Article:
By Chad Gillis
25 July 2018

(Fort Myers News-Press) – Hundreds of sea turtles have washed up on Southwest Florida beaches this year in a mass mortality event that researchers say will impact the recovery of protected species.

Seventeen have been recovered in Sanibel and Captiva waters in the past week.

"Our average for the entire year is usually around 30 or 35, but we’ve had 53 in June and July alone," said Kelly Sloan, a sea turtle researcher at the Sanibel-Captiva Conservation Foundation on Sanibel.

Sloan said SCCF has picked up 91 sea turtles on the islands since the red tide bloom started in October.

"Most of them have been mature adults, and only 1 in 1,000 make it to adulthood," Sloan said. "It takes a loggerhead 25 to 30 years to mature, so that really does have a significant impact on their recovery."

More than 100 turtles have been plucked from Sarasota County waters, and another 66 have been found in Collier.

"It’s really disheartening to see this mass mortality," Sloan said. "This is the 10th month of the red tide event, and it’s the longest continued bloom since 2006." […]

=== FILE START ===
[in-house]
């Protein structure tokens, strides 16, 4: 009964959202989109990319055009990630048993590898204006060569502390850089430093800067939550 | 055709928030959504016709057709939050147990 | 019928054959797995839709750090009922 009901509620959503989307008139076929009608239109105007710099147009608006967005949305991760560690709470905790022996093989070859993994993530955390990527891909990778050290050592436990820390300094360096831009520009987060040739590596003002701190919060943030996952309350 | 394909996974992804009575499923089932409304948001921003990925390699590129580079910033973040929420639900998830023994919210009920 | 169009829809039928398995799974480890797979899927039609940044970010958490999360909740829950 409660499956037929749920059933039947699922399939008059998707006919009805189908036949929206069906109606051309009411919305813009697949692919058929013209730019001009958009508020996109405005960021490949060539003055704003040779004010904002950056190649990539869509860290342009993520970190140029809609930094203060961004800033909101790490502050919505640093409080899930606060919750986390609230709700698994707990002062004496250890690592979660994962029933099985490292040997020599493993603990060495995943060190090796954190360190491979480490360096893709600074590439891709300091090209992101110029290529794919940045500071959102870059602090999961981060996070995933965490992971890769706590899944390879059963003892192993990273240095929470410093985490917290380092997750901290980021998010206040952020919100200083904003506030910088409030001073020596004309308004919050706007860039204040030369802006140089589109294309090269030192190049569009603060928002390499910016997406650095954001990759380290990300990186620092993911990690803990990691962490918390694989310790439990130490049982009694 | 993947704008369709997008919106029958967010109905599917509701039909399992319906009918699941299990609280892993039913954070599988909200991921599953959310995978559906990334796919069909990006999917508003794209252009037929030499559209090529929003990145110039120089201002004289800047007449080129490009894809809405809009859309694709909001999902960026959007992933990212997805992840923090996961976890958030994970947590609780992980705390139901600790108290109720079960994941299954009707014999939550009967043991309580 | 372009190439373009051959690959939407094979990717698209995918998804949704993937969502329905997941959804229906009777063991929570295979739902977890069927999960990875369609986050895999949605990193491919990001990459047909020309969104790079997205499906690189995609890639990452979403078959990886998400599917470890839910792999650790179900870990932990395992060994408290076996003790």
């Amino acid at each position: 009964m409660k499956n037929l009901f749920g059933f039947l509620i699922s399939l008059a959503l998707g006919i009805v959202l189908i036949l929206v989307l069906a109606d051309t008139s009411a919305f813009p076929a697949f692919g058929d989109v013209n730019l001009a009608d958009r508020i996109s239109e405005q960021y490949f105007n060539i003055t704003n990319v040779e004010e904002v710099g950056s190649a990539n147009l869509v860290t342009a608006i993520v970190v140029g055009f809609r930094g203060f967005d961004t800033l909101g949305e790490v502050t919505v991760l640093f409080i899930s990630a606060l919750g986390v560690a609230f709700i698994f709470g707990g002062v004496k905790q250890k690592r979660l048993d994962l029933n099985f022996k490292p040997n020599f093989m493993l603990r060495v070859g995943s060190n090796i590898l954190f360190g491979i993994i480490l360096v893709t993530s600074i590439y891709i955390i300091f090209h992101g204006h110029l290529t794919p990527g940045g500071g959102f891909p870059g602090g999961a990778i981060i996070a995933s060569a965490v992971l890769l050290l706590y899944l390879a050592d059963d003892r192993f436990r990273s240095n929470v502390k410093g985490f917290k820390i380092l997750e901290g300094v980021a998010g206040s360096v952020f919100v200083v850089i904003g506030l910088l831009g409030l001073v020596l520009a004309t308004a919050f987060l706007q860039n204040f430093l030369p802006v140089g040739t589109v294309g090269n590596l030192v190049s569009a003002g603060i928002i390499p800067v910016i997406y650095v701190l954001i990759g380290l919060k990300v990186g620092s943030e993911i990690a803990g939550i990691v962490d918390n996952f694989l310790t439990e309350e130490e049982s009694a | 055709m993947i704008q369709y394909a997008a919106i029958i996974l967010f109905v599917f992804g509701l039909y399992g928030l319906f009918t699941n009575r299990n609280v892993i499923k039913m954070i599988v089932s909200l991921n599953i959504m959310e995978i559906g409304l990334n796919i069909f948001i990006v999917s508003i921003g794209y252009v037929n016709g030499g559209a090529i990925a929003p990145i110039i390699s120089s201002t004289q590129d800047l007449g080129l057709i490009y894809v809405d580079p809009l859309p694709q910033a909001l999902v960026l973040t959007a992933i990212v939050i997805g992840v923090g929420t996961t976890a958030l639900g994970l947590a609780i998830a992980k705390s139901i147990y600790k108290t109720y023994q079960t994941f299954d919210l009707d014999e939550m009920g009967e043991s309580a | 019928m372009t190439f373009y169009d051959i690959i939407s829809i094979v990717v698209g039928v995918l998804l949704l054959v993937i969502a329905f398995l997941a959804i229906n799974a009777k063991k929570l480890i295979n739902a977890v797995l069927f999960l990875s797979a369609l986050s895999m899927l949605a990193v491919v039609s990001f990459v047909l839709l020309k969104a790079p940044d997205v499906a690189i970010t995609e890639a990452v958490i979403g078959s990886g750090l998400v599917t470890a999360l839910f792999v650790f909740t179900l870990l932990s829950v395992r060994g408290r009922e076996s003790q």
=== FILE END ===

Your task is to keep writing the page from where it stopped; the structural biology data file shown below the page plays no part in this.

The organism that causes red tide here (Karenia brevis) occurs naturally, but many water quality scientists say the blooms last longer and are more intense due to human activities like farming and development.

A large dead male loggerhead sea turtle lays on a Sanibel Beach on Wednesday, 25 July 2018. In the background is Rick Bartleson and Jack Brzoza from the Sanibel Captiva Conservation Foundation. They were taking samples and measurements of the carcass. A large number of sea turtles are washing up on Sanibel and Captiva beaches. It is believed that they are succumbing to red tide poisoning. Bartleson says this is the worst red tide bloom since 2006. Photo: Andrew West / The News-Press

Collier is seeing above-average numbers of sick and dead sea turtles as well.

"The last two days have been really bad with red tide, and we had two strandings today and two yesterday," said Maura Kraus, a sea turtle expert for Collier County. "The red tide is in everything they eat, and they’re breathing it. The most vulnerable turtles are the Kemp's ridleys and the loggerheads, and it's concentrated in the food they eat."

Kemps' ridleys are one of the world's most endangered sea turtles.  The loggerhead population here is listed as threatened under the Endangered Species Act. [more]

Hundreds of sea turtles washing up dead on SWFL beaches; red tide likely killer



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